Climate change: Scientists say this decade likely hottest on record
At Copenhagen climate change talks, a research group says this decade is likely to prove the hottest on record.
COPENHAGEN, DENMARK -- The first decade of the 21st century is shaping up to be the warmest decade on record globally, while 2009 is likely to crack the Top 10 list of warmest years, perhaps rising as high as No. 5.
That's based on a preliminary look at global climate trends released today by the World Meteorological Organization (WMO) at global climate change talks here in the Danish capital. The WMO's data stretches back to 1850.
The numbers are subject to revision, cautions Michel Jarraud, the WMO's secretary-general. A final analysis of the year and decade is due out next March. Still, he says, the figures released today "are pretty solid."
The preliminary report comes as delegates from more than 190 countries are here negotiating their way toward a global climate change agreement -- an effort that would include developed and developing countries.
The goal is to take actions to reduce emissions of greenhouse gases in a way that puts the world on a path to hold warming to roughly 2 degrees C (3.6 degrees F.) above pre-industrial levels.
The National Oceanic and Atmospheric Administration concurs that this decade was probably the hottest since 1850, noting that average global surface temperatures are expected to reach 0.96 degree F. above the 20th-century average. This will easily surpass the 1990s value of 0.65 degree F.
During the past year, climate-change skeptics have looked at individual annual average temperatures since 1998 and concluded that global warming has given way to global cooling. But climate specialists tend to look at long-term figures in ways that tease the trend out of the ups and downs of individual annual numbers.
As for this year, 2009 was unusually cool in North America and Canada, according to the WMO's analysis, which is based on readings taken from January through October. But the cooling in North America was more than offset by warmer-than-normal temperatures in other parts of the world. Australia posted its third-hottest year on record. Austral fall temperatures in Argentina, Uruguay, Paraguay, and Brazil hit record highs. China posted its third-warmest year in nearly 60 years. And even with its cool temperatures, the US is still likely to mark 2009 as slightly warmer than normal.
Globally, the preliminary numbers show temperatures in 2009 have been 0.44 degrees C (0.8 degrees F.) warmer than the 1961 to 1990 annual average, which is used as a baseline for comparing annual temperatures. That figure is expected to change somewhat once figures for November and December are factored into the final report.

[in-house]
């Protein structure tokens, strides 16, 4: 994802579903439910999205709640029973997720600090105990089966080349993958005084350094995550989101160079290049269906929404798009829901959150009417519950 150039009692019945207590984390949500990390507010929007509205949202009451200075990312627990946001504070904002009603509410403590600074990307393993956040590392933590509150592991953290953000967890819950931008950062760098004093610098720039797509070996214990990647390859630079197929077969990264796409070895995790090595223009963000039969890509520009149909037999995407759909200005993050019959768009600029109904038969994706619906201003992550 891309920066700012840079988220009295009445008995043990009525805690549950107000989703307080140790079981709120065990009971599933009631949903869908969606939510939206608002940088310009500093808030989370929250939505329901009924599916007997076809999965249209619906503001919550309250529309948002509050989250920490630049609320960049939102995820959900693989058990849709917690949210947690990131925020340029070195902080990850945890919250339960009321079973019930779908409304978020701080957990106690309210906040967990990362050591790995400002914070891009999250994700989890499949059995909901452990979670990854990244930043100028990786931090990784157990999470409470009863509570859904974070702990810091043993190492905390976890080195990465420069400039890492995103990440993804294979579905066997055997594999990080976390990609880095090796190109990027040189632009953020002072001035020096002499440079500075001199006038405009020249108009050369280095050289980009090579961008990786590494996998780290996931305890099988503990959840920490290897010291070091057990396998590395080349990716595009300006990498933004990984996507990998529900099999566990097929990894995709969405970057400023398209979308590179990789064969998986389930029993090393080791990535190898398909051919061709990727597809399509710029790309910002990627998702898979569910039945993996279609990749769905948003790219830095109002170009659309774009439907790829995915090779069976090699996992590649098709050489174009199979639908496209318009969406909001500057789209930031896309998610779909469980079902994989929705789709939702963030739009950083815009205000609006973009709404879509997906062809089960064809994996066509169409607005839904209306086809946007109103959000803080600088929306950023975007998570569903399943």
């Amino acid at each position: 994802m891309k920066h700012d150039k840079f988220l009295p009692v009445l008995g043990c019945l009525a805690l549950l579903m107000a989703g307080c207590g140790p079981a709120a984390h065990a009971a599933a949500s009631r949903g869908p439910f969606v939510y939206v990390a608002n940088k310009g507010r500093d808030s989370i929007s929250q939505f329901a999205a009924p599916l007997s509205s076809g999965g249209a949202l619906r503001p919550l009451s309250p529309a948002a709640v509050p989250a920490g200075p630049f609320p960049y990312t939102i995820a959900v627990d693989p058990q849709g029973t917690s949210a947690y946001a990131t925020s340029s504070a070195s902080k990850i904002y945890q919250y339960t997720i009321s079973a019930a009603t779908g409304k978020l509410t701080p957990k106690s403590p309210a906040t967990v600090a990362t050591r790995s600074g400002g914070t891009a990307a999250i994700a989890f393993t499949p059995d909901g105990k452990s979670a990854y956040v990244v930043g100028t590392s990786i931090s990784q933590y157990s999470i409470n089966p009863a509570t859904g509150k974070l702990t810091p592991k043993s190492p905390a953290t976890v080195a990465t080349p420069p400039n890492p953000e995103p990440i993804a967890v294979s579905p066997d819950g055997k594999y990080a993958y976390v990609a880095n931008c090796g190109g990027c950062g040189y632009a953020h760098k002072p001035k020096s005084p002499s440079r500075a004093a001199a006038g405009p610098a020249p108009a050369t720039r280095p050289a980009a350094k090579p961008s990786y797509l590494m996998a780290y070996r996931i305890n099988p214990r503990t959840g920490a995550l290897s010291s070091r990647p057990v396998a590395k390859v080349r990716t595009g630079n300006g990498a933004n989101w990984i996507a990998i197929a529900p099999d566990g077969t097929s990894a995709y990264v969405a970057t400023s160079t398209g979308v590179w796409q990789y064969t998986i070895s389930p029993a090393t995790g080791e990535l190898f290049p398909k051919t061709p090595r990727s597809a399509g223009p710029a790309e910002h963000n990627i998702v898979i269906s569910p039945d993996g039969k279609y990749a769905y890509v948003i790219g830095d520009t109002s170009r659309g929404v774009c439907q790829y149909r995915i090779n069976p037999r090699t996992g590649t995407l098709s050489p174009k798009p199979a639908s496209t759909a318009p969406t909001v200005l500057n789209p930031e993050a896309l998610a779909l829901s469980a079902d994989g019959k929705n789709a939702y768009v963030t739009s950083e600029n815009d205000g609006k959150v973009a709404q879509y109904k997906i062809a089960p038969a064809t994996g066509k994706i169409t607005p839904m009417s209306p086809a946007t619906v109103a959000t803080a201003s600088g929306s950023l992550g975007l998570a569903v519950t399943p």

The results highlight one of the challenges in the public debate over global warming: the tendency to cite weather in one location or a year's pattern for one continent as evidence for or against global warming.
"Warming is not going to be uniform," Mr. Jarraud says. "There will still be cold winters" and colder-than-normal summers, he says. "What we're talking about is trends averaged over large areas and over long periods."
The agency drew its data from repositories at the the US's National Climate Data Center in Asheville, N.C., NASA's Goddard Institute for Space Studies in New York, and in Britain. The data from Britain include information from the embattled Climatic Research Unit (CRU) at the University of East Anglia.
The British university is currently investigating allegations raised in stolen e-mails and other files that scientists at the center used questionable approaches to analyzing global temperature information used to build a case for global warming.
Although the numbers included the CRU's data, the WMO is confident that its report paints an accurate climate picture. If you trace the data from each of the three sources on a graph, Jarraud says, you get similar results.
In addition, the report cites the depleted state of Arctic sea ice, which reached its third lowest summertime extent in 2009, following a 2007 melt-back that led to the smallest expanse of summer sea ice since satellites first began keeping track in 1979. This winter's refreeze is still bellow average, according to the National Snow and Ice Data Center in Boulder, Colo. But the ice pack's regrowth is outpacing that of the fall of 2006, ahead of the record melt the following summer.